DocumentRoot /var/www/html/mautic/
ErrorLog /var/log/httpd/mautic.error.log
CustomLog /var/log/httpd/mautic.access.log combined
<Directory /var/www/html/mautic/>
AllowOverride All

– Extract the WordPress and Mautic binaries into their respective directories.

Where 2.xx.x is the latest stable release of Mautic found on Github.

cd /var/www/html
yum install wget unzip
tar -xvzf latest.tar.gz
cp -ar wordpress/* .
rm -rf latest.tar.gz wordpress

mkdir /var/www/html/mautic
chown -R apache:apache /var/www/html

– Test the Apache configuration and restart Apache.

apachectl -t
systemctl restart httpd

– Configure DNS: Point and with A records at the public IP of the web1 Droplet. You can find the IP in your DigitalOcean dashboard.

– Once DNS has propagated, go to for the WordPress install and for the Mautic install wizards. The DB connection information should be as follows:

DB Name: wordpress or mautic
DB User: wordpress or mautic
DB Password: wordpress_s3cur3_pa$$w0rd or mautic_s3cur3_pa$$w0rd
DB Host: Internal IP of the DB server

4 – Web/Application Server 2 (Replica of Web/Application Server 1)

Once WordPress and Mautic have both been successfully installed on the first server, you are now ready to proceed to cloning the web1 server to a new Droplet, web2.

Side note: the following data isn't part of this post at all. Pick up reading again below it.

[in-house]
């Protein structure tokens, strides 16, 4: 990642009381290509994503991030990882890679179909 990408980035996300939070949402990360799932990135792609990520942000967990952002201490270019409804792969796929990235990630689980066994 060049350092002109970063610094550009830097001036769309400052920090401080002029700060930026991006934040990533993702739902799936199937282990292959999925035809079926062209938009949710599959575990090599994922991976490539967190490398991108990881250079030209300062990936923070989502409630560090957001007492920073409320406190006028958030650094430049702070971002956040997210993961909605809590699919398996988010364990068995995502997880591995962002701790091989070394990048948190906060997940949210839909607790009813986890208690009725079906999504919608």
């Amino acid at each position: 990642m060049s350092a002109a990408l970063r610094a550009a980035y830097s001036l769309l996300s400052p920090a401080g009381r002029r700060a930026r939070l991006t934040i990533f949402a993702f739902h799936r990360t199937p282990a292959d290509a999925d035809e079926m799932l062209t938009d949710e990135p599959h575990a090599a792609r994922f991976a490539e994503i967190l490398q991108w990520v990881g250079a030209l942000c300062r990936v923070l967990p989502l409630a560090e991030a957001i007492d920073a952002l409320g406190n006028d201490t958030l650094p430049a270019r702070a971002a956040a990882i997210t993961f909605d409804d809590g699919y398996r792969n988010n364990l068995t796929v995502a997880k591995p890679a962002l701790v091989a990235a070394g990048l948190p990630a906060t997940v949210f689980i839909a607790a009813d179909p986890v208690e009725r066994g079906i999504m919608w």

– Navigate to the web1 Droplet in the DigitalOcean dashboard and select it.

– In the left sidebar, select Snapshots.

– Power off the server to ensure data consistency while taking the snapshot.

– Click “Take Snapshot.”

DigitalOcean Snapshot– Once the snapshot has completed, click the dropdown arrow to “Create Droplet” based on that snapshot (a clone).

Image: CentOS 7.6 x64
Plan: Standard 1 GB / 1 CPU
Backups: Optional
Datacenter region: Same as previous datacenter
Additional options: Private networking
SSH Keys: Select your SSH key.
Number of Droplets: 1
Hostname: web2
Project: Name of the project you created

– Power web1 back up.

5 – Load Balancer

Finally, you’re ready to provision a load balancer to distribute the incoming traffic across your two web/application Droplets, web1 and web2.